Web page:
It has been quite a different year so far, and with a little more than three months left, 2020 is not exactly trying to promote normalcy. Work-life, school life, and gym life are all upside down and happening in unusual places. Although virtual education sounds extravagant and high-tech and impressive, the actual practice has been archaic and rough. I truly believed that having children focused on screens would be the easiest undertaking considering they always act like they cannot remove their eyes from them. The truth is that those were voluntary screen hours, and now that a teacher or classmate is on the screen, it feels forced and deliberate. (Or so I was told) However, now we are coming up on the fall season, and we were initially allowed to select how we wanted our children to learn this term. A blended learning experience seemed to balance our household’s needs and wants, and everyone was excited about the September 10th start date. That was until it was pushed back and pushed back again and now so much is up in the air because of a failure to communicate.
Communication plays a vital role in every component of our lives. From the time we are babies, we are communicating our needs, like crying loudly for a diaper change, to being toddlers and communicating our wants, think of the ‘No’ stage, to being older children and overly communicating our wants, such as negotiating terms when you were already given a direct answer. With all this communicating going on, I am forced to wonder how teams of adults and leaders were incapable of communicating the reality of school openings with hundreds of thousands of parents in New York City. Communication is something we do daily. Yet, relaying information from the Department of Education (DOE) to the families that rely on it demonstrated just how bad our authorities are at communicating.
As the Lesson Four Module explains, “at its most basic level, communication is about the exchange of information between individuals,” and summarizes a rudimentary notion of how communication works (2020). So, the DOE informed families that they offered three options for learning this fall, and families had to respond and let the DOE know which choice they were selecting. Sounds simple enough. This exchange proceeded through the Communication Process, which the Module illustrates as “an idea is generated by one person, shaped into a message, and sent by the person to another person, who then receives the message, interprets it, and then generates his or her own idea” (2020). This process usually continues repeatedly until an action of some sort is taken or the message is received as understood. We received details about our options, selected a choice, and relayed that info back to the DOE. However, there were more factors at stake than what had been communicated. Most people were aware that the situation could change if Covid-19 case numbers rose above a certain percentage in the city or if too many individuals tested positive who work within your school building. Parents were not informed about the issues with the Teacher’s Union, the problems with the building ventilation systems, and the utter lack of time that the city had to correct these issues. We were all learning more from the six o’clock news than from the DOE.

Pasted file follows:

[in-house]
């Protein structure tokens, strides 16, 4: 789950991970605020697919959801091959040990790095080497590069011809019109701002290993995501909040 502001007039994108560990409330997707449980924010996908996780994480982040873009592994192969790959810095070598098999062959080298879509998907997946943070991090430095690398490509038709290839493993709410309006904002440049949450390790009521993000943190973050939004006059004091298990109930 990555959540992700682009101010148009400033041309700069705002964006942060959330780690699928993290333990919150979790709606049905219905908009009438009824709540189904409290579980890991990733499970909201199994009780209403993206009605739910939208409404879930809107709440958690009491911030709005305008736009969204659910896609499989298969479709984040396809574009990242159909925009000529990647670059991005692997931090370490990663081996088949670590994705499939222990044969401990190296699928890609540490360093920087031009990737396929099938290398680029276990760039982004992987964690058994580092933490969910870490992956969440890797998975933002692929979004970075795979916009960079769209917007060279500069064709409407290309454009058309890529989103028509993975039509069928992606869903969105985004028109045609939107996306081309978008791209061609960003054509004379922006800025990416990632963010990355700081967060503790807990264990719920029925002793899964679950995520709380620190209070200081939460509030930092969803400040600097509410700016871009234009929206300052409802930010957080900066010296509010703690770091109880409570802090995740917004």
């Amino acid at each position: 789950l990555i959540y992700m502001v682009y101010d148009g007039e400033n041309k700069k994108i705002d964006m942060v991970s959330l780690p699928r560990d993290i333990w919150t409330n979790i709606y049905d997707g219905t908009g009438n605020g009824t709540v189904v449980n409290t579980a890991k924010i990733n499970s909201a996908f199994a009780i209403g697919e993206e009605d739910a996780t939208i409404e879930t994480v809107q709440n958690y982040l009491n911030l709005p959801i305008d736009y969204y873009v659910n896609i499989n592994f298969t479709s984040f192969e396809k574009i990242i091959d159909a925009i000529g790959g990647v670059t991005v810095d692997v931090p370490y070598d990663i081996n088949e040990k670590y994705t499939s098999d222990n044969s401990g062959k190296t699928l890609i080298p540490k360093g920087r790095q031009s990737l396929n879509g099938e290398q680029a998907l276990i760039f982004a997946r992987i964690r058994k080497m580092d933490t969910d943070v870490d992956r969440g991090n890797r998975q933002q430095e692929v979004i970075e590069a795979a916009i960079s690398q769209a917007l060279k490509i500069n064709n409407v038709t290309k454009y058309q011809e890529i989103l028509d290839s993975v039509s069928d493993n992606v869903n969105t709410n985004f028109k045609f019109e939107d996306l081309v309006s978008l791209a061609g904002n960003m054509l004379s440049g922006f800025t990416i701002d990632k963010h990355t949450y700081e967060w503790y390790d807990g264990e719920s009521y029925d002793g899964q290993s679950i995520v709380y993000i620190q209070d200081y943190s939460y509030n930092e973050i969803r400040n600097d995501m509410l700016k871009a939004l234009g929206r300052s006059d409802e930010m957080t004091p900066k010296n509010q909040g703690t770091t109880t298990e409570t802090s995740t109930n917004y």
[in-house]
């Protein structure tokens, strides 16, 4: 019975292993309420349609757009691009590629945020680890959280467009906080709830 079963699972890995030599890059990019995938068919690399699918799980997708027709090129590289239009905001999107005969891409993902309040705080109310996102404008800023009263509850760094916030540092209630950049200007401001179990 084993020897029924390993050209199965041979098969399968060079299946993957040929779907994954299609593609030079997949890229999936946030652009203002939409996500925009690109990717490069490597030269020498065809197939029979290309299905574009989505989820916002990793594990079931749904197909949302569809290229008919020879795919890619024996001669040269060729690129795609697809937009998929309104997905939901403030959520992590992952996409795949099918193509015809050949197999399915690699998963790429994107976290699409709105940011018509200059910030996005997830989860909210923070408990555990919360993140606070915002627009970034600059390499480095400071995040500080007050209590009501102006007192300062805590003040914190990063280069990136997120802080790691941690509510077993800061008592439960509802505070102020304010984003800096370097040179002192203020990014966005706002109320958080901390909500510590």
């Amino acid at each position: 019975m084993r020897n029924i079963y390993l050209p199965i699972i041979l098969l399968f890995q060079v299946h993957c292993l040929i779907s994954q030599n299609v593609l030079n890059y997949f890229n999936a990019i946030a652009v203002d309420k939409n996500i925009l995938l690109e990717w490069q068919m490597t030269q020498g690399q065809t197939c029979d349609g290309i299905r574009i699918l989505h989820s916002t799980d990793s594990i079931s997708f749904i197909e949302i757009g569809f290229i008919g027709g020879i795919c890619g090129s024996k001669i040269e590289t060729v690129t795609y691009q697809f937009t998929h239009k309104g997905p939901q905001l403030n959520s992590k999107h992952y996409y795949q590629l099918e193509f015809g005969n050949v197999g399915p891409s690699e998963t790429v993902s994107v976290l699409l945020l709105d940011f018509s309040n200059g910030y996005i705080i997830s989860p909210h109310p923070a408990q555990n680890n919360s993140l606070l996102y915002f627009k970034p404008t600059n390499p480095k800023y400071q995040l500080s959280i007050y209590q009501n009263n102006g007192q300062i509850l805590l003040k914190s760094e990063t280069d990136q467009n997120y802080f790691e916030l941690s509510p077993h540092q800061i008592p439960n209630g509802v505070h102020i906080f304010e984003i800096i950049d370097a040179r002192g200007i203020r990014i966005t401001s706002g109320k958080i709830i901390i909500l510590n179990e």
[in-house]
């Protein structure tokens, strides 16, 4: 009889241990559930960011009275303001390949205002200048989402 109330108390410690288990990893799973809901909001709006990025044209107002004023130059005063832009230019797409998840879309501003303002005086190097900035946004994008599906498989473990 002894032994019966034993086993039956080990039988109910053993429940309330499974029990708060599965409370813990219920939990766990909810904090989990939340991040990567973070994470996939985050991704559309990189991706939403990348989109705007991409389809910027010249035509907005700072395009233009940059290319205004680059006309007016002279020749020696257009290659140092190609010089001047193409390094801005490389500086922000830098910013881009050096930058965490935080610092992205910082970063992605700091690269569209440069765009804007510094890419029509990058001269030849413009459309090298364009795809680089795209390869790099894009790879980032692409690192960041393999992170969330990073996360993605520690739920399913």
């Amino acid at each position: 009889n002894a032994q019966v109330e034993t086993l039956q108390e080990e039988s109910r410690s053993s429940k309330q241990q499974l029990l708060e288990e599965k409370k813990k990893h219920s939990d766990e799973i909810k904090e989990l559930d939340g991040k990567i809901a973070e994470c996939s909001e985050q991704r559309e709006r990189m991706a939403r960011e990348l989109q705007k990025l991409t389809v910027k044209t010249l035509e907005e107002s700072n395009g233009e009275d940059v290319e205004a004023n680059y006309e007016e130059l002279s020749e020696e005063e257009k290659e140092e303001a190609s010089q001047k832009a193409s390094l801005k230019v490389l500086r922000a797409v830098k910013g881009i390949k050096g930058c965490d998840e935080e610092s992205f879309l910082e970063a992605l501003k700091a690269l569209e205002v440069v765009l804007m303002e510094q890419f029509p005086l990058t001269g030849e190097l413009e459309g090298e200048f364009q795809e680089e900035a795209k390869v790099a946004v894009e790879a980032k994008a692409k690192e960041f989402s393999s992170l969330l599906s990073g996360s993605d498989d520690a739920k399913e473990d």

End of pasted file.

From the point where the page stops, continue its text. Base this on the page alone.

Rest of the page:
Our Module takes the understanding of communication further and describes how the process can be prone to errors. It will not matter if someone is communicating a message if noise and bias keep them from providing enough information or keeping the receiver from decoding that information (2020). Then, there is egocentrism, which the Module defines as “an inability to take on other people’s perspectives,” which also adds bias to the process and form of disconnect between senders and receivers (2020). When the DOE did not disclose the other dynamics that were factoring into their decisions for this school term, they essentially did not communicate enough with parents. The DOE’s assumptions did not consider what was happening in households all throughout NYC and did not consider how parents and students would be affected by several delays from the start to the school year.
In her text, Fundamentals of Organizational Communication, Shockley-Zalabak (2015) explains that “communication competency is the ability and willingness of an individual to participate responsibly in a transaction in such a way as to maximize the outcomes of shared meanings” (p. 6). The belief is that those that are communication competent will have the “motivation to engage in communication that results in mutual understanding,” and pursue their exchanges with an understanding that understood messages are reciprocal in the communication process (p.7). For the DOE, the lack of communication competency has led families all over New York City through several rounds of ‘When’s In-Person School Going to Start?’. The game show that families play nightly in September between rounds of Disney+ binges and household chores.
Needless to say, no one could have predicted the extent of the situations in our communities or that a Zoom classroom would become a thing. However, it is crucial for us not to forget the basic skills we have in our arsenal. Our ability to communicate. Perhaps if the DOE had engaged in some communication competence going back to in-person school in New York City would not feel like a dragged-out soap opera.
Pennsylvania State University (2020). Lesson 04: Global Communication. OLEAD 410: Leadership in Global Context. Retrieved from https://psu.instructure.com/courses/2075490/modules/items/29697171
Shockley-Zalabak, P. (2015). Fundamentals of organizational communication: knowledge, sensitivity, skills, values. Boston: Pearson.